Liposomes act as effective biolubricants for friction reduction in human synovial joints

Sarit Sivan, Avi Schroeder, Gabi Verberne, Yulia Merkher, Dvora Diminsky, Aba Priev, Alice Maroudas, Gregory Halperin, Dorrit Nitzan, Izhak Etsion, Yechezkel Barenholz*

*Corresponding author for this work

Research output: Contribution to journalArticlepeer-review

115 Scopus citations


Phospholipids (PL) form the matrix of biological membranes and of the lipoprotein envelope monolayer, and are responsible for many of the unique physicochemical, biochemical, and biological properties of these supermolecular bioassemblies. It was suggested that phospholipids present in the synovial fluid (SF) and on the surface of articular cartilage have major involvement in the low friction of cartilage, which is essential for proper mobility of synovial joints. In pathologies, such as impaired biolubrication (leading to common joint disorders such, as osteoarthritis), the level of phospholipids in the SF is reduced. Using a human-sourced cartilage-on-cattilage setup, we studied, to what extent and how phospholipids act as highly effective cartilage biolubricants. We found that large multilamellar vesicles (MLV), > 800 nm in diameter, composed of 1,2-dimyristoyl-sn-glycero-3-phosphocholine (DMPC) or of a mixture of DMPC and 1,2-dipalmitoyl-sn-glycero-3-phosphocholine (DPPC) are superior lubricants in comparison to MLV composed of other phosphatidylcholines. Introducing cholesterol into liposomes resulted in less effective lubricants. DMPC-MLV was also superior to small unilamellar vesicles (SUV), < 100 nm in diameter, composed of DMPC. MLV are superior to SUV due to MLV retention at and near (< 200 μm below) the cartilage surface, while SUV penetrate deeper into the cartilage (450-730 μm). Superiority of specific PL compositions is explained, by the thermotropic behavior (including compressibility) of the lipid bilayer. Correlating physicochemical properties of the MLV with the friction results suggests that MLV having lipid bilayers in the liquid-disordered phase and having a solid-ordered to liquid-disordered phase transition temperature slightly below physiological temperature are optimal for lubrication. High phospholipid headgroup hydration, high compressibility, and softness are the common denominators of all efficient PL compositions. The high efficiency of DMPGMLV and DMPC/DPPC-MLV as cartilage lubricants combined with their resistance to degradation at 37°C supports further evaluation of these MLV for treatment of joint impairments related to poor lubrication. This work also demonstrates the relevance of basic physicochemical properties of phospholipids to their activities in biological systems.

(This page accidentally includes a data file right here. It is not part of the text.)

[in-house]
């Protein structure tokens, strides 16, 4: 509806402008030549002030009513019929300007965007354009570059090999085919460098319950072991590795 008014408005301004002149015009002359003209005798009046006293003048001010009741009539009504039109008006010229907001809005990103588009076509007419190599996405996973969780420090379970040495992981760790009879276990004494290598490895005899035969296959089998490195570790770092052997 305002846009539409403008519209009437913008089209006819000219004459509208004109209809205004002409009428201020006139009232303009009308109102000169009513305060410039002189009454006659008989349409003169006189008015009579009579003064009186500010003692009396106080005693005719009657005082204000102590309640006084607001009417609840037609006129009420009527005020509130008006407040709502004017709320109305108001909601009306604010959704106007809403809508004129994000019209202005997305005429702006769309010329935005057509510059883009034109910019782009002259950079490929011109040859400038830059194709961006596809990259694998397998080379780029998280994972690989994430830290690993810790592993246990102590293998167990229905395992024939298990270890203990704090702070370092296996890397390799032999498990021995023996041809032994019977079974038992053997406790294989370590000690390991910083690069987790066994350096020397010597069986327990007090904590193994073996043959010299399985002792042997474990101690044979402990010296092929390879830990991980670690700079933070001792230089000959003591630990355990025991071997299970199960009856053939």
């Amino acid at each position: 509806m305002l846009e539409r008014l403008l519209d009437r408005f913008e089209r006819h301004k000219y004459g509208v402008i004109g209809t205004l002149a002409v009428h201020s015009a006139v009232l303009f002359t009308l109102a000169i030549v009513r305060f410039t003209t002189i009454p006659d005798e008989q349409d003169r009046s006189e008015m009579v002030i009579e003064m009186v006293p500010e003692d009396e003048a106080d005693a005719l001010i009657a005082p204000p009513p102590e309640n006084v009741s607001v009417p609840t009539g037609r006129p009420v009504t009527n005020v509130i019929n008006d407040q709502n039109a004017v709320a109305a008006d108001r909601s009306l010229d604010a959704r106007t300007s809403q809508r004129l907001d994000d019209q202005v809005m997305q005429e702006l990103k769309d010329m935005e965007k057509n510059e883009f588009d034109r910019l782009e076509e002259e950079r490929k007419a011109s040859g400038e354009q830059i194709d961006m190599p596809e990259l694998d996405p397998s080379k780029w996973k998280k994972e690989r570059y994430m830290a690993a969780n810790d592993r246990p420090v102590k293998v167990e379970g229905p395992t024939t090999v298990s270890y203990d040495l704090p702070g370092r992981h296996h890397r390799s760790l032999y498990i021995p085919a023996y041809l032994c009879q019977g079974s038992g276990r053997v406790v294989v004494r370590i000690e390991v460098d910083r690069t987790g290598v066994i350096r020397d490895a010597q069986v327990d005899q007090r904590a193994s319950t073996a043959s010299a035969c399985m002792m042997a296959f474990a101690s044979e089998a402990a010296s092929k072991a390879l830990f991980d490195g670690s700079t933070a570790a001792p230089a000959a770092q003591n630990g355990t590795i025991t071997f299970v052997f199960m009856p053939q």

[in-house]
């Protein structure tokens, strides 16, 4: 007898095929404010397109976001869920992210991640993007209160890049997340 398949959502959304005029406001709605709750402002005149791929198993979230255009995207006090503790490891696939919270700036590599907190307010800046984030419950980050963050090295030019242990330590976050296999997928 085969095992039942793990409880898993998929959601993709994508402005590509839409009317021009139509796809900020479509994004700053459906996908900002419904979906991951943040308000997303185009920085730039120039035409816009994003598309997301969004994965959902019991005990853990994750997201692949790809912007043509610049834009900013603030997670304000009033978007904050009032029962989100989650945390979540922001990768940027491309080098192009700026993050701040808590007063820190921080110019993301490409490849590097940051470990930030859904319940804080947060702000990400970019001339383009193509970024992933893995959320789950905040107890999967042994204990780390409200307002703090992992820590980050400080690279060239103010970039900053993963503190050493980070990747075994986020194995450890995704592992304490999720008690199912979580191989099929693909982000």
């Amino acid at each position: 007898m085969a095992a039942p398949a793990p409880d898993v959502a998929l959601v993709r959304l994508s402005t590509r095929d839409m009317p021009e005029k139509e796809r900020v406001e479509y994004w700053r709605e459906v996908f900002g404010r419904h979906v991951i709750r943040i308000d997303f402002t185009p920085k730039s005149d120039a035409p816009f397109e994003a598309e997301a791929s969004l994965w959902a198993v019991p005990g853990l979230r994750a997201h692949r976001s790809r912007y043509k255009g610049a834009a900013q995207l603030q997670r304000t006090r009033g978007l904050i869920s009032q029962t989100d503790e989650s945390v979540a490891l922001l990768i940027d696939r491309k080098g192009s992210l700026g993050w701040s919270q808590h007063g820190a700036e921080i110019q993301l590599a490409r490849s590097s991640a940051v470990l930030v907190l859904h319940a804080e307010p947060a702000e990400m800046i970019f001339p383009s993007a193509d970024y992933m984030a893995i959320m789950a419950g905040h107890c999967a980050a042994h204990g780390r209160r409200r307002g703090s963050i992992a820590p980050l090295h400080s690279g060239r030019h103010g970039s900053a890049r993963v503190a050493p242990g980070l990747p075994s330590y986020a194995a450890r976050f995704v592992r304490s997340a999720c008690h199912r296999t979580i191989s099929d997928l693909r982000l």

Original languageAmerican English
Pages (from-to)1107-1116
Number of pages10
Issue number2
StatePublished - 19 Jan 2010


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